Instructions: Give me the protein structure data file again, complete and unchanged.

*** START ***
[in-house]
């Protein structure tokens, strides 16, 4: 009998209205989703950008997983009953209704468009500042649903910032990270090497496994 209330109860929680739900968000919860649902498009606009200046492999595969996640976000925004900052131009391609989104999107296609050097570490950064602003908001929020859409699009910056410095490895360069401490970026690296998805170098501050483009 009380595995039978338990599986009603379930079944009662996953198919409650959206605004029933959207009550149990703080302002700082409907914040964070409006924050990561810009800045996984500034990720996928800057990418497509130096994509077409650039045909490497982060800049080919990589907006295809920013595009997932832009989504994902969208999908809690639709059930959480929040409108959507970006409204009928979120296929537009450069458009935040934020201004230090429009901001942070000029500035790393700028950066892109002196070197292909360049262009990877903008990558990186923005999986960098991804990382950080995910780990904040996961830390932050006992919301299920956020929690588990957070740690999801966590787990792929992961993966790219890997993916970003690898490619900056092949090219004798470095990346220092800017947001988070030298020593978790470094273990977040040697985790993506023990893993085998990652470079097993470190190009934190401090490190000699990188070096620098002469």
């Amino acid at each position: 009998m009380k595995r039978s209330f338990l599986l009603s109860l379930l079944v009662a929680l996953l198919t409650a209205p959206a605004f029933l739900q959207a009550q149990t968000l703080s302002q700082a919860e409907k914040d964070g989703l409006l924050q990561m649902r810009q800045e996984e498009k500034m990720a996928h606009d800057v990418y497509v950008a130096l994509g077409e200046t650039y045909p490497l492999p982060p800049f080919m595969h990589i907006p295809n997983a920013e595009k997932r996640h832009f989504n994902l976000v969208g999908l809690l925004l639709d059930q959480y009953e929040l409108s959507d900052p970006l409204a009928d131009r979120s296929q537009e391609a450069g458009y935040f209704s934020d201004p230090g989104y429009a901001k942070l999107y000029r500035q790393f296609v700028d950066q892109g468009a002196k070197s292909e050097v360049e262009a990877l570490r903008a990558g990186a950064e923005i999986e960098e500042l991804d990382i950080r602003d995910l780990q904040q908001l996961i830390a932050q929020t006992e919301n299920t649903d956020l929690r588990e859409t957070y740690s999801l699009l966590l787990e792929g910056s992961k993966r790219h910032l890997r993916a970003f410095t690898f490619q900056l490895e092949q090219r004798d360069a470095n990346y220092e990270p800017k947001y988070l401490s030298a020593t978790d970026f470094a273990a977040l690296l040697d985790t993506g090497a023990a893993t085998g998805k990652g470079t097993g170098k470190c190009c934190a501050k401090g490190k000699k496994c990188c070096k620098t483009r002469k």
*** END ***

[in-house]
């Protein structure tokens, strides 16, 4: 009998209205989703950008997983009953209704468009500042649903910032990270090497496994 209330109860929680739900968000919860649902498009606009200046492999595969996640976000925004900052131009391609989104999107296609050097570490950064602003908001929020859409699009910056410095490895360069401490970026690296998805170098501050483009 009380595995039978338990599986009603379930079944009662996953198919409650959206605004029933959207009550149990703080302002700082409907914040964070409006924050990561810009800045996984500034990720996928800057990418497509130096994509077409650039045909490497982060800049080919990589907006295809920013595009997932832009989504994902969208999908809690639709059930959480929040409108959507970006409204009928979120296929537009450069458009935040934020201004230090429009901001942070000029500035790393700028950066892109002196070197292909360049262009990877903008990558990186923005999986960098991804990382950080995910780990904040996961830390932050006992919301299920956020929690588990957070740690999801966590787990792929992961993966790219890997993916970003690898490619900056092949090219004798470095990346220092800017947001988070030298020593978790470094273990977040040697985790993506023990893993085998990652470079097993470190190009934190401090490190000699990188070096620098002469």
């Amino acid at each position: 009998m009380k595995r039978s209330f338990l599986l009603s109860l379930l079944v009662a929680l996953l198919t409650a209205p959206a605004f029933l739900q959207a009550q149990t968000l703080s302002q700082a919860e409907k914040d964070g989703l409006l924050q990561m649902r810009q800045e996984e498009k500034m990720a996928h606009d800057v990418y497509v950008a130096l994509g077409e200046t650039y045909p490497l492999p982060p800049f080919m595969h990589i907006p295809n997983a920013e595009k997932r996640h832009f989504n994902l976000v969208g999908l809690l925004l639709d059930q959480y009953e929040l409108s959507d900052p970006l409204a009928d131009r979120s296929q537009e391609a450069g458009y935040f209704s934020d201004p230090g989104y429009a901001k942070l999107y000029r500035q790393f296609v700028d950066q892109g468009a002196k070197s292909e050097v360049e262009a990877l570490r903008a990558g990186a950064e923005i999986e960098e500042l991804d990382i950080r602003d995910l780990q904040q908001l996961i830390a932050q929020t006992e919301n299920t649903d956020l929690r588990e859409t957070y740690s999801l699009l966590l787990e792929g910056s992961k993966r790219h910032l890997r993916a970003f410095t690898f490619q900056l490895e092949q090219r004798d360069a470095n990346y220092e990270p800017k947001y988070l401490s030298a020593t978790d970026f470094a273990a977040l690296l040697d985790t993506g090497a023990a893993t085998g998805k990652g470079t097993g170098k470190c190009c934190a501050k401090g490190k000699k496994c990188c070096k620098t483009r002469k």